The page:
- Hiking: Hiking offers a low-impact cardio workout in nature, challenging different muscles, and building endurance and mental stamina.
- Dance Fitness: Zumba and aerobics are fun dance fitness classes that boost heart rate, coordination, and agility. Engaging various muscles improves endurance, while the joy of dancing adds to your training routine.
- Pilates: Pilates is low-impact, and strengthens the core, enhancing flexibility, and body awareness. Improve posture, and running form, and prevent injuries. Targets large and small muscle groups for balanced strength.
Tapering is a vital part of your Berlin Marathon preparation, and it involves reducing your training volume as the race day approaches.
This practice allows your body to fully recover from training and reach its peak performance for the big event.
Although tapering is essential for success, many runners find it challenging to cut back on their training due to fears of losing fitness.
However, the tapering process aims to strike a balance by maintaining some training stimulus while giving your body time to rest and build strength for the race.
Embracing the taper will ensure you arrive at the starting line feeling refreshed and ready to give your best performance.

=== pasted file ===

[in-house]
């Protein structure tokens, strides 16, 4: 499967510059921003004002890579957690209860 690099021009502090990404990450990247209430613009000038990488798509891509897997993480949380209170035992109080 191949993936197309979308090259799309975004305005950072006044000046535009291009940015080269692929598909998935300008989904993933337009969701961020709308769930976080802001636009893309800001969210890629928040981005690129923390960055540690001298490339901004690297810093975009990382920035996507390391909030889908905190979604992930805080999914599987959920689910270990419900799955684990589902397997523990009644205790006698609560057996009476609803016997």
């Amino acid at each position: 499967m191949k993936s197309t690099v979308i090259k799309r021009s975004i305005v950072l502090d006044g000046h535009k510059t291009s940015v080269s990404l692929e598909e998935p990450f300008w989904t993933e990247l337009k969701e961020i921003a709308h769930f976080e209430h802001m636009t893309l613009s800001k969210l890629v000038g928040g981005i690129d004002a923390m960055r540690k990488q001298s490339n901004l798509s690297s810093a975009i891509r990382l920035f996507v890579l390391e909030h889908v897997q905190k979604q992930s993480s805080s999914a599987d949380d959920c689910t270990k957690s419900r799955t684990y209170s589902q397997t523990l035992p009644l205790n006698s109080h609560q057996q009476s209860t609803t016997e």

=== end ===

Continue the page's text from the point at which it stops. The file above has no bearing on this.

When it comes to marathon training, a well-balanced diet is essential for optimal performance.
It should include a variety of whole grains, fruits, vegetables, protein, and an adequate amount of micro and macronutrients.
However, if you find yourself struggling to stay awake and battling fatigue after your morning training sessions, it could be a sign that your post-training nutrition needs improvement.
While training naturally causes fatigue, a significant portion of it can be alleviated by enhancing your nutritional intake.
Rest days play a crucial role in any training program, yet they are often overlooked by many runners.
To fully harness the benefits of your training, it’s essential to prioritise proper recovery. Rest days provide our bodies with the opportunity to adapt and progress based on the training they have completed.
Without sufficient recovery, you run the risk of not fully reaping the rewards of your training efforts.
Giving yourself time to recover after runs enables you to come back stronger and better adapted for your next run.
How To Enter The Berlin Marathon
To enter the 2023 Berlin Marathon, you have several options:
- AIMS-Certified Fast Runner
- Through Charity Partners:
- Through Tour Operators
- Lottery System
Let’s have a look at each of these options.
MUST READ: Berlin Marathon Qualifying Times: How Fast You Need To Run
- AIMS-Certified Fast Runner
This is explicitly for fast runners who have achieved a qualifying time and can meet the high standards established by the Association of International Marathons and Distance Races (AIMS).
To register, you need to create a user account on the SCC Events website. Then, you can digitally add proof of your best marathon time to your registration form. The proof must not be older than 3 years (run time in 2020).
Upon acceptance, you will receive a confirmation email in December of the previous year, securing your spot in the Berlin Marathon.
However, if your time does not meet the qualifying standards, your registration will be automatically entered into the lottery system.